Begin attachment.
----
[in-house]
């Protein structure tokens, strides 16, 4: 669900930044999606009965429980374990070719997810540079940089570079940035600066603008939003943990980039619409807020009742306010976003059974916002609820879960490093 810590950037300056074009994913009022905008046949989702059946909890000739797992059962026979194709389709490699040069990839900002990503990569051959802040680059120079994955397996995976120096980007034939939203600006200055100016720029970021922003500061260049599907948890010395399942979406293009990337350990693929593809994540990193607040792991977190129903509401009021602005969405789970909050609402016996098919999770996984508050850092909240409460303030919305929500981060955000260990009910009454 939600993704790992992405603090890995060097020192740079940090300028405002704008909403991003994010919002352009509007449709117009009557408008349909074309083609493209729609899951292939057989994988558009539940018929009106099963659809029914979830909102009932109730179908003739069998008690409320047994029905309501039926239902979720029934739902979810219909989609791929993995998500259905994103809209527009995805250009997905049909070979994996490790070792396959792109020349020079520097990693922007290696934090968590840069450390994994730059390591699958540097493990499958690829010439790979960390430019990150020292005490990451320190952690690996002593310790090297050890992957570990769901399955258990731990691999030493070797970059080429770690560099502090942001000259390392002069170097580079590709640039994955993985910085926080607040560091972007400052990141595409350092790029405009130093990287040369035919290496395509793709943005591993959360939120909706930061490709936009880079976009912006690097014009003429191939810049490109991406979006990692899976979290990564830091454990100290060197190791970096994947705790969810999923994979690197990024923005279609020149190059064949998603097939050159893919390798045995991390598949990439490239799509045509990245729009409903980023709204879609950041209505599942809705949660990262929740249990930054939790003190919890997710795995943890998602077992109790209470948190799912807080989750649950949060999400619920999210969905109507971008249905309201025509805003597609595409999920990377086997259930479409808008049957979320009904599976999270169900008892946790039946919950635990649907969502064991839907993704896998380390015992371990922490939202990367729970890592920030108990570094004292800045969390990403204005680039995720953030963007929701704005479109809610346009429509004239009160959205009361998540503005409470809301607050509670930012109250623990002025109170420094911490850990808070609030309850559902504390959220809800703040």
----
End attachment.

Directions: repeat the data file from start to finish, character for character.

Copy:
[in-house]
């Protein structure tokens, strides 16, 4: 669900930044999606009965429980374990070719997810540079940089570079940035600066603008939003943990980039619409807020009742306010976003059974916002609820879960490093 810590950037300056074009994913009022905008046949989702059946909890000739797992059962026979194709389709490699040069990839900002990503990569051959802040680059120079994955397996995976120096980007034939939203600006200055100016720029970021922003500061260049599907948890010395399942979406293009990337350990693929593809994540990193607040792991977190129903509401009021602005969405789970909050609402016996098919999770996984508050850092909240409460303030919305929500981060955000260990009910009454 939600993704790992992405603090890995060097020192740079940090300028405002704008909403991003994010919002352009509007449709117009009557408008349909074309083609493209729609899951292939057989994988558009539940018929009106099963659809029914979830909102009932109730179908003739069998008690409320047994029905309501039926239902979720029934739902979810219909989609791929993995998500259905994103809209527009995805250009997905049909070979994996490790070792396959792109020349020079520097990693922007290696934090968590840069450390994994730059390591699958540097493990499958690829010439790979960390430019990150020292005490990451320190952690690996002593310790090297050890992957570990769901399955258990731990691999030493070797970059080429770690560099502090942001000259390392002069170097580079590709640039994955993985910085926080607040560091972007400052990141595409350092790029405009130093990287040369035919290496395509793709943005591993959360939120909706930061490709936009880079976009912006690097014009003429191939810049490109991406979006990692899976979290990564830091454990100290060197190791970096994947705790969810999923994979690197990024923005279609020149190059064949998603097939050159893919390798045995991390598949990439490239799509045509990245729009409903980023709204879609950041209505599942809705949660990262929740249990930054939790003190919890997710795995943890998602077992109790209470948190799912807080989750649950949060999400619920999210969905109507971008249905309201025509805003597609595409999920990377086997259930479409808008049957979320009904599976999270169900008892946790039946919950635990649907969502064991839907993704896998380390015992371990922490939202990367729970890592920030108990570094004292800045969390990403204005680039995720953030963007929701704005479109809610346009429509004239009160959205009361998540503005409470809301607050509670930012109250623990002025109170420094911490850990808070609030309850559902504390959220809800703040």